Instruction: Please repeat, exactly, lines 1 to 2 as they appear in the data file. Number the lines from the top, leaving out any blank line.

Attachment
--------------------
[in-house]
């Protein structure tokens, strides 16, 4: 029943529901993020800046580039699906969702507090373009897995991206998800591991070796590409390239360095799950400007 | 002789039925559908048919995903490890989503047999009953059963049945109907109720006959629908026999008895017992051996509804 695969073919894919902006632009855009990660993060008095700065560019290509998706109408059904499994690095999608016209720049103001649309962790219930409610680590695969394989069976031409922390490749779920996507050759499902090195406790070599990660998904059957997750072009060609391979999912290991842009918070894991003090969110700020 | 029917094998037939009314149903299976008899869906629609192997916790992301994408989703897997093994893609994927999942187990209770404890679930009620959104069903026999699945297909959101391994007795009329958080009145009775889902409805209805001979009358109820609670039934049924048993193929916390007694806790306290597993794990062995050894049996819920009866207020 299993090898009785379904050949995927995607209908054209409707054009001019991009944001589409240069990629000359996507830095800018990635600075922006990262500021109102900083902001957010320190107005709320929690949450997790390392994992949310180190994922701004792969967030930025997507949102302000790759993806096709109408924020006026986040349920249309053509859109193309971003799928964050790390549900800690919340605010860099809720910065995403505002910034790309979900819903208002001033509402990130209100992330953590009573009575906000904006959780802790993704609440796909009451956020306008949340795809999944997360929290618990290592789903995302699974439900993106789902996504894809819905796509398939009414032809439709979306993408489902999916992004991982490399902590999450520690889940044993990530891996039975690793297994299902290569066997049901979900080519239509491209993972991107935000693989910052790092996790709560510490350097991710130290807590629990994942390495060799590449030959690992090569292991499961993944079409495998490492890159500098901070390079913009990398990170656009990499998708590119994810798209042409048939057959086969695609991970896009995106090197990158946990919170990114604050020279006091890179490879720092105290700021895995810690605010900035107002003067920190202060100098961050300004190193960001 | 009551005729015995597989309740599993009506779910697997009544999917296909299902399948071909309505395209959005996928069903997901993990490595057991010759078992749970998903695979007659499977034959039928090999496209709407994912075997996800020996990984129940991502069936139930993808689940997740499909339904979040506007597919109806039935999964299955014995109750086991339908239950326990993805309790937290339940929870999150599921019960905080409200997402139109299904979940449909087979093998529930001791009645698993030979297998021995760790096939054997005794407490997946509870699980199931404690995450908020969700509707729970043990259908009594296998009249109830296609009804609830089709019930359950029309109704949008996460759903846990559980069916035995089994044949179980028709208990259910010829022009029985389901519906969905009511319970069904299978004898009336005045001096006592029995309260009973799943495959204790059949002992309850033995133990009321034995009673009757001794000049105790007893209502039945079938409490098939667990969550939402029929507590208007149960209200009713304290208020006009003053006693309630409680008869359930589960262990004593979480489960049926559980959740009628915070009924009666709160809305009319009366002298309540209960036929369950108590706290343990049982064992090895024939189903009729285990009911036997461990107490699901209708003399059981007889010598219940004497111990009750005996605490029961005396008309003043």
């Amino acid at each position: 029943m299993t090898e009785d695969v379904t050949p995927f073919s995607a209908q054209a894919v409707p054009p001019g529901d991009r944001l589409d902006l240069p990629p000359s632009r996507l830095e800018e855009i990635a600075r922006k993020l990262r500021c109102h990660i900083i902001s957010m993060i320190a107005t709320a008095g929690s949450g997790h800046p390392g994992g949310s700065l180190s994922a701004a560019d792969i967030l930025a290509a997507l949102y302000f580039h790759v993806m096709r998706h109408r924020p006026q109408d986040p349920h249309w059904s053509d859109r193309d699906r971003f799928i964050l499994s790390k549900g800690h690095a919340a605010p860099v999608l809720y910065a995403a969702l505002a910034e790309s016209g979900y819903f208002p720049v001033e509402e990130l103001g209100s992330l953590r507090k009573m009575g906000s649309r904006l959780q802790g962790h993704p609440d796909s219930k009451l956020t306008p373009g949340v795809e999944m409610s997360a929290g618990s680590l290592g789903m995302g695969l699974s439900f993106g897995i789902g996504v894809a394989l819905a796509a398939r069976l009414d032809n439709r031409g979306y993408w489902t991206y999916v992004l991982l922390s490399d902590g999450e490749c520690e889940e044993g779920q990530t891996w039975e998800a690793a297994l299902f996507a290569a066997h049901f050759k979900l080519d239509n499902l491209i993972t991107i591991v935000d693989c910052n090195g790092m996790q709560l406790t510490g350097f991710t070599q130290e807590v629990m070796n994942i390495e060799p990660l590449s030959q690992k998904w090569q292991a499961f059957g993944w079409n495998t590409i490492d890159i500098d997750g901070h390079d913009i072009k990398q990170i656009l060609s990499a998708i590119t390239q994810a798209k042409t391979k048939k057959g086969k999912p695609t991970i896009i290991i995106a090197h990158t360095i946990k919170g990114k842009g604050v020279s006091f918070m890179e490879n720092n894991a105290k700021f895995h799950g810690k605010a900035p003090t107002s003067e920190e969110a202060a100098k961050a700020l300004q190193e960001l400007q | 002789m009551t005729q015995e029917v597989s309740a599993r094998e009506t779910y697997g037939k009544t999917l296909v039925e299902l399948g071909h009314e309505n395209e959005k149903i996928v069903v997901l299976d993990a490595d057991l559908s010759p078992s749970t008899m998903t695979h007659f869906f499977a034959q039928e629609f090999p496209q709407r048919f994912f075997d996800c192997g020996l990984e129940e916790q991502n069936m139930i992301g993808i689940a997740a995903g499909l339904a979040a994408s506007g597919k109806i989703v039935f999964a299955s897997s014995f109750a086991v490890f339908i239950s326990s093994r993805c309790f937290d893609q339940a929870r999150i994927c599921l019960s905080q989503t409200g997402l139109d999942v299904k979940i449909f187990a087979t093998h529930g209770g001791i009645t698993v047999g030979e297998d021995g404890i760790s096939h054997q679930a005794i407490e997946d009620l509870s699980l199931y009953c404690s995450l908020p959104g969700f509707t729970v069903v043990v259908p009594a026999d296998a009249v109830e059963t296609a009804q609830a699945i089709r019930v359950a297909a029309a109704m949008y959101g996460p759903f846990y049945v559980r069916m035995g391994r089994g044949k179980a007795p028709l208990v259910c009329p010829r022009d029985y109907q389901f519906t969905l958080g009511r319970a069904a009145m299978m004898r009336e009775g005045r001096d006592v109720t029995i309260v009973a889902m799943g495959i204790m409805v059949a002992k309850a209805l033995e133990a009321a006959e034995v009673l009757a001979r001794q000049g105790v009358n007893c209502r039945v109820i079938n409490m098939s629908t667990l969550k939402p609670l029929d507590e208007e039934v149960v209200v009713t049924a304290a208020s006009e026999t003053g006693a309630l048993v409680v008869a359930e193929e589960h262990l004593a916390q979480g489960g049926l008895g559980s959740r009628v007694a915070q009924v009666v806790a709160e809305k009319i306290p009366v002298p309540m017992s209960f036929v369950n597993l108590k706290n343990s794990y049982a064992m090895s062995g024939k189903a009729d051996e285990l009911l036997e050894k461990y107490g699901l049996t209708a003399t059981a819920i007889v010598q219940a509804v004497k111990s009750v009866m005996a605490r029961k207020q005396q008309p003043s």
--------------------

[in-house]
């Protein structure tokens, strides 16, 4: 029943529901993020800046580039699906969702507090373009897995991206998800591991070796590409390239360095799950400007 | 002789039925559908048919995903490890989503047999009953059963049945109907109720006959629908026999008895017992051996509804 695969073919894919902006632009855009990660993060008095700065560019290509998706109408059904499994690095999608016209720049103001649309962790219930409610680590695969394989069976031409922390490749779920996507050759499902090195406790070599990660998904059957997750072009060609391979999912290991842009918070894991003090969110700020 | 029917094998037939009314149903299976008899869906629609192997916790992301994408989703897997093994893609994927999942187990209770404890679930009620959104069903026999699945297909959101391994007795009329958080009145009775889902409805209805001979009358109820609670039934049924048993193929916390007694806790306290597993794990062995050894049996819920009866207020 299993090898009785379904050949995927995607209908054209409707054009001019991009944001589409240069990629000359996507830095800018990635600075922006990262500021109102900083902001957010320190107005709320929690949450997790390392994992949310180190994922701004792969967030930025997507949102302000790759993806096709109408924020006026986040349920249309053509859109193309971003799928964050790390549900800690919340605010860099809720910065995403505002910034790309979900819903208002001033509402990130209100992330953590009573009575906000904006959780802790993704609440796909009451956020306008949340795809999944997360929290618990290592789903995302699974439900993106789902996504894809819905796509398939009414032809439709979306993408489902999916992004991982490399902590999450520690889940044993990530891996039975690793297994299902290569066997049901979900080519239509491209993972991107935000693989910052790092996790709560510490350097991710130290807590629990994942390495060799590449030959690992090569292991499961993944079409495998490492890159500098901070390079913009990398990170656009990499998708590119994810798209042409048939057959086969695609991970896009995106090197990158946990919170990114604050020279006091890179490879720092105290700021895995810690605010900035107002003067920190202060100098961050300004190193960001 | 009551005729015995597989309740599993009506779910697997009544999917296909299902399948071909309505395209959005996928069903997901993990490595057991010759078992749970998903695979007659499977034959039928090999496209709407994912075997996800020996990984129940991502069936139930993808689940997740499909339904979040506007597919109806039935999964299955014995109750086991339908239950326990993805309790937290339940929870999150599921019960905080409200997402139109299904979940449909087979093998529930001791009645698993030979297998021995760790096939054997005794407490997946509870699980199931404690995450908020969700509707729970043990259908009594296998009249109830296609009804609830089709019930359950029309109704949008996460759903846990559980069916035995089994044949179980028709208990259910010829022009029985389901519906969905009511319970069904299978004898009336005045001096006592029995309260009973799943495959204790059949002992309850033995133990009321034995009673009757001794000049105790007893209502039945079938409490098939667990969550939402029929507590208007149960209200009713304290208020006009003053006693309630409680008869359930589960262990004593979480489960049926559980959740009628915070009924009666709160809305009319009366002298309540209960036929369950108590706290343990049982064992090895024939189903009729285990009911036997461990107490699901209708003399059981007889010598219940004497111990009750005996605490029961005396008309003043």